Keller Army Community Hospital MOVES towards a new healthy lifestyle
March 27, 2012
WEST POINT, N.Y. --The statistics are startling and Soldiers at Keller Army Community Hospital gathered at the local commissary to make a positive MOVE! in their lifestyles, March 22.
As our nation struggles with the obesity epidemic Keller Army Community Hospital registered dietitian Capt. Bridget Owens is committed to ensuring that Soldiers are properly educated on basic nutritional guidelines by using the Army MOVE! program.
Army MOVE! is a weight management program designed to help Soldiers lose weight, keep it off, and improve their health. The program provides nutrition and physical activity strategies that as well as real-time sessions online or face-to-face in a medical treatment facility or wellness center. Also, participants have access to self-management tools to include a customized individualized report identifying obstacles to weight management.
Owens took Soldiers who are currently enrolled with the Army MOVE! program on a commissary tour. The group spent time reading labels, discovering healthier options to old classics like peanut butter and jelly and spaghetti, how to add flavor to water with natural additives such as fruit and the difference between unsaturated fats, saturated fats, and trans fats.
"Most people think that using olive oil or canola oil makes frying foods better. However, what they don't know is that trans fat is created when frying (especially using the same frying oil over and over again). It is really your best option to totally eliminate fried foods out of your diet," said Owens.
Owens asked the group, "How many serving of fruits and vegetables are you suppose to have a day?"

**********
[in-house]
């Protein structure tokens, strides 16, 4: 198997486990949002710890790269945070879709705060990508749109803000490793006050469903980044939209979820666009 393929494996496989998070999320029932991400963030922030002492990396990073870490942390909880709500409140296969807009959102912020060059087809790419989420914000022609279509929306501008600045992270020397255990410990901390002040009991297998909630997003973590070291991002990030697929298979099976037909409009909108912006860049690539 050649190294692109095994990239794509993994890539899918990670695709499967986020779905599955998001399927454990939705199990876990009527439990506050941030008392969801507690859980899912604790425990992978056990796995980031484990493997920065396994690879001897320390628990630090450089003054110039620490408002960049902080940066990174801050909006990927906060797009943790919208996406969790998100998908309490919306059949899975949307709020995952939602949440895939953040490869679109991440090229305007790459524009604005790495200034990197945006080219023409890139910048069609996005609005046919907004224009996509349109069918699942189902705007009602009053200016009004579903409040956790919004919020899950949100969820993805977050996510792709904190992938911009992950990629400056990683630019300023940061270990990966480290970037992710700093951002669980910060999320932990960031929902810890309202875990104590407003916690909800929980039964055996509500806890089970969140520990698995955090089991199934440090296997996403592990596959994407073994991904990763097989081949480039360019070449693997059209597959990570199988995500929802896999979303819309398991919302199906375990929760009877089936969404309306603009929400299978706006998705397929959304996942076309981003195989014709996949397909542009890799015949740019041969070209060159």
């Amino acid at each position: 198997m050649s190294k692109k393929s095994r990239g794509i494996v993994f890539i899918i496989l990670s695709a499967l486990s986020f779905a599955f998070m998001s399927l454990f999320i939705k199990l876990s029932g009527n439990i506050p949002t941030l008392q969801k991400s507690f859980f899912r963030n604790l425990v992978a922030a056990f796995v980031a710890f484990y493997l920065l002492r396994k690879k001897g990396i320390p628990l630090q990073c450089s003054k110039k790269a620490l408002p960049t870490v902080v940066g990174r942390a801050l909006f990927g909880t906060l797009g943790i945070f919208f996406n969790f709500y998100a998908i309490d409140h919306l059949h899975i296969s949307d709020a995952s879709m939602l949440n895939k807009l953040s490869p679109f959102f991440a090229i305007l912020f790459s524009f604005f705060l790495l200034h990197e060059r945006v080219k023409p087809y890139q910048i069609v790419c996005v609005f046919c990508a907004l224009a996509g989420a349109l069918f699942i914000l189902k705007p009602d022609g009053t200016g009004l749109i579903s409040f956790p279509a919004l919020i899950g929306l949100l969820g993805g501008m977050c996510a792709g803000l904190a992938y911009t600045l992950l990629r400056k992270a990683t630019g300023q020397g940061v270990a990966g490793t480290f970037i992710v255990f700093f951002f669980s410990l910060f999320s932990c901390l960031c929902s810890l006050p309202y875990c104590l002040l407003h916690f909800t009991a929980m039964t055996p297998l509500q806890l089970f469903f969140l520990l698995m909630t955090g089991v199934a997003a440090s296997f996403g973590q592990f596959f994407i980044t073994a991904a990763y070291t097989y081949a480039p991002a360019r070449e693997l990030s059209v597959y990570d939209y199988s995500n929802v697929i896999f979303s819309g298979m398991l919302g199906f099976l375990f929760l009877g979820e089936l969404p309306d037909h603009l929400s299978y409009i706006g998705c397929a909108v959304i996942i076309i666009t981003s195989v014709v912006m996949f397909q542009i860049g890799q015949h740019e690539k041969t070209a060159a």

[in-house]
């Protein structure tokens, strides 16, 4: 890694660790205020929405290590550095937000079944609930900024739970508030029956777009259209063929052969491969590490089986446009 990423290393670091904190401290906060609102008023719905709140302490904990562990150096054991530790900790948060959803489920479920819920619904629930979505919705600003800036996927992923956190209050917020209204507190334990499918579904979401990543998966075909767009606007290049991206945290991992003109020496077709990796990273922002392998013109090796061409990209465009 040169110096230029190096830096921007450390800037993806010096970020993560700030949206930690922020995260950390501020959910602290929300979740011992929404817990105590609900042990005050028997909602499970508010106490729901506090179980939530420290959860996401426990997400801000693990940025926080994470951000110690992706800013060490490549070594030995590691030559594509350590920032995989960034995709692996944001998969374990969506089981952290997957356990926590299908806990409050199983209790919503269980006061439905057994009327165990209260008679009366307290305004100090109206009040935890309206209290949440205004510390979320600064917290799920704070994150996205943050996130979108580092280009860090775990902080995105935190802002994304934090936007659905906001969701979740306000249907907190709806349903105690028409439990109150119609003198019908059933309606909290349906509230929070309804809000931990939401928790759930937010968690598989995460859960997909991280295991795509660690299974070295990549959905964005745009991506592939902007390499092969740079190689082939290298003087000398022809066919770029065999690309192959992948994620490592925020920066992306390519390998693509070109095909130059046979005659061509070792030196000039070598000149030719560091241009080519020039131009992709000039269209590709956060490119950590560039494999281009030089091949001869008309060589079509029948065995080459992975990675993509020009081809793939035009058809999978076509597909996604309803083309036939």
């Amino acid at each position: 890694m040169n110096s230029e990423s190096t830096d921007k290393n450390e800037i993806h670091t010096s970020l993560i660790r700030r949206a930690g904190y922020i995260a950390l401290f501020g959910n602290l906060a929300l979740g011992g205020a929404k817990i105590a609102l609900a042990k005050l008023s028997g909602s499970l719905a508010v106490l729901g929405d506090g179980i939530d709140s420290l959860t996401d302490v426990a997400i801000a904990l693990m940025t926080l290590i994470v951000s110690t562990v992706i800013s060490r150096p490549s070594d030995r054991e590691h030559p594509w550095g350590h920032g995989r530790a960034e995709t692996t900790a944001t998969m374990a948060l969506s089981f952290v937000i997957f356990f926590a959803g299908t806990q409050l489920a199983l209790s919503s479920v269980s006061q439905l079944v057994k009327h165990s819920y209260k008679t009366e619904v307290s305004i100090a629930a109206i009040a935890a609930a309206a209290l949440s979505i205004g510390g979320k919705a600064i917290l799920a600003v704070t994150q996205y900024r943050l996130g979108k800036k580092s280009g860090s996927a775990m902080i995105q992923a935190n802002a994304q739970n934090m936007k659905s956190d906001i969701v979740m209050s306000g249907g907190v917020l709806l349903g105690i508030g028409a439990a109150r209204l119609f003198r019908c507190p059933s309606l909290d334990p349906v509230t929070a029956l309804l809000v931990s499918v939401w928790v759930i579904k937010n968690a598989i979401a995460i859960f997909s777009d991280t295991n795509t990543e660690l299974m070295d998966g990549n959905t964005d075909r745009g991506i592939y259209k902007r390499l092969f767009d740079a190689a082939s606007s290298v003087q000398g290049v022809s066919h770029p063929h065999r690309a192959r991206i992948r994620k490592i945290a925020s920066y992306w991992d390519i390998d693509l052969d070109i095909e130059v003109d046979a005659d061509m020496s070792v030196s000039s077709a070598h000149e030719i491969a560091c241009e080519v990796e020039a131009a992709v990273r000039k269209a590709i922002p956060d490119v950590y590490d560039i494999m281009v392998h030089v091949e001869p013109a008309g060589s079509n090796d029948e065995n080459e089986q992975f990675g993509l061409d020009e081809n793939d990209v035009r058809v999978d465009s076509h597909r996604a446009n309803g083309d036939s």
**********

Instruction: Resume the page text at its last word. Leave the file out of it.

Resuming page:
The answers ranged from three to eight servings. "Five servings of fruits or vegetables is the correct answer," said Owens.
"I drink V8 juice every day. Doesn't that constitute as a serving of vegetables?," said Staff Sgt. Carlos Gonzalez.
"While you are getting a serving of the nutrients from the juice, you are missing out on the dietary fiber. Eating a fruit or vegetable instead of drinking the juice provides you with a more full, satisfied feeling for fewer calories," said Owens
Keller's program consists of a series of eight classes with one class held each week by the Nutrition Care Department and last one hour.
After completing the classes, participants then continue seeing nutrition care monthly to maintain the support and accountability that helps some people be more successful with losing weight.
Over the past six months the program has been successful at helping many people make it to their goal weight and keep the extra weight off and lower their risk for the diseases related to overweight and obesity.
The program is available by referral from a primary care manager or self-referral for Active Duty Soldiers. Individual counseling is available to retirees and Family members age 16 and older who are interested in developing new weight control skills or just refocusing the skills already in place but not being used.
For more information on the Army MOVE! Program, contact Capt. Bridget Owens at 845-938-6661.